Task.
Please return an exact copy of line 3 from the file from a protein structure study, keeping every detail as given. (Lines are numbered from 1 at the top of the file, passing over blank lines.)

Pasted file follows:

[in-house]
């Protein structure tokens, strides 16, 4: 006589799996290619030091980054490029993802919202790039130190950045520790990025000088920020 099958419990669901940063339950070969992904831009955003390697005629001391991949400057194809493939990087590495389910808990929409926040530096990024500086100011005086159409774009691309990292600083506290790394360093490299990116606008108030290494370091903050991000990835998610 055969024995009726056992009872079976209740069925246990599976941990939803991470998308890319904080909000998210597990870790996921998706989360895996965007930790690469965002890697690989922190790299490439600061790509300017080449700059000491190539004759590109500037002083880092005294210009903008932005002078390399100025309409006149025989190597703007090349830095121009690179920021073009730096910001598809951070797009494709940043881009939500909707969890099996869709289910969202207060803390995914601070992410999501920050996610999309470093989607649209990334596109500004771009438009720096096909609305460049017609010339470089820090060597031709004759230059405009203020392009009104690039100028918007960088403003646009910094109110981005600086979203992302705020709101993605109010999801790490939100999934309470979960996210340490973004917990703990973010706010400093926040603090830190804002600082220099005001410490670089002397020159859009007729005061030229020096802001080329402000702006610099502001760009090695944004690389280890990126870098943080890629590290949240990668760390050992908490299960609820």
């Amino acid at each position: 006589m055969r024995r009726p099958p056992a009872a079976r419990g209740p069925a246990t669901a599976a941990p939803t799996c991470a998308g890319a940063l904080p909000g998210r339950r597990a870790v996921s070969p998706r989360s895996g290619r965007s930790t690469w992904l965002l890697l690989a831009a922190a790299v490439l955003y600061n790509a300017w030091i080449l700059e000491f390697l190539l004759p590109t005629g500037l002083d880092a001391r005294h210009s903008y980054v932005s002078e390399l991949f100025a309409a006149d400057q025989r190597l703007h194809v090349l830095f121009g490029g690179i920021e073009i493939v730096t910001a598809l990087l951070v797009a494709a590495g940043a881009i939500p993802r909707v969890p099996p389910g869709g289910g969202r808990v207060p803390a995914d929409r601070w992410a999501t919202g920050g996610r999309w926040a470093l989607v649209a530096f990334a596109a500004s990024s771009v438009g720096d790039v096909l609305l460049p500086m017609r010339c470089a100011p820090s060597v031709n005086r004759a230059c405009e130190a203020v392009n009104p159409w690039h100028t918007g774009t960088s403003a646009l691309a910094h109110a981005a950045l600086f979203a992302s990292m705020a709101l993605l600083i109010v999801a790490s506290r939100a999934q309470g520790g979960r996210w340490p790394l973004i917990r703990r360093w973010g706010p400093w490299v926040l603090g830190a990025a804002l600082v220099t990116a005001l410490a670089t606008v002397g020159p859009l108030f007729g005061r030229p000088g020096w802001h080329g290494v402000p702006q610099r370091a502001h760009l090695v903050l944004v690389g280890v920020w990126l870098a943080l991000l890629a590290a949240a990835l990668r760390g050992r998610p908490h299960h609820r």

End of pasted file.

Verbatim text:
């Amino acid at each position: 006589m055969r024995r009726p099958p056992a009872a079976r419990g209740p069925a246990t669901a599976a941990p939803t799996c991470a998308g890319a940063l904080p909000g998210r339950r597990a870790v996921s070969p998706r989360s895996g290619r965007s930790t690469w992904l965002l890697l690989a831009a922190a790299v490439l955003y600061n790509a300017w030091i080449l700059e000491f390697l190539l004759p590109t005629g500037l002083d880092a001391r005294h210009s903008y980054v932005s002078e390399l991949f100025a309409a006149d400057q025989r190597l703007h194809v090349l830095f121009g490029g690179i920021e073009i493939v730096t910001a598809l990087l951070v797009a494709a590495g940043a881009i939500p993802r909707v969890p099996p389910g869709g289910g969202r808990v207060p803390a995914d929409r601070w992410a999501t919202g920050g996610r999309w926040a470093l989607v649209a530096f990334a596109a500004s990024s771009v438009g720096d790039v096909l609305l460049p500086m017609r010339c470089a100011p820090s060597v031709n005086r004759a230059c405009e130190a203020v392009n009104p159409w690039h100028t918007g774009t960088s403003a646009l691309a910094h109110a981005a950045l600086f979203a992302s990292m705020a709101l993605l600083i109010v999801a790490s506290r939100a999934q309470g520790g979960r996210w340490p790394l973004i917990r703990r360093w973010g706010p400093w490299v926040l603090g830190a990025a804002l600082v220099t990116a005001l410490a670089t606008v002397g020159p859009l108030f007729g005061r030229p000088g020096w802001h080329g290494v402000p702006q610099r370091a502001h760009l090695v903050l944004v690389g280890v920020w990126l870098a943080l991000l890629a590290a949240a990835l990668r760390g050992r998610p908490h299960h609820r």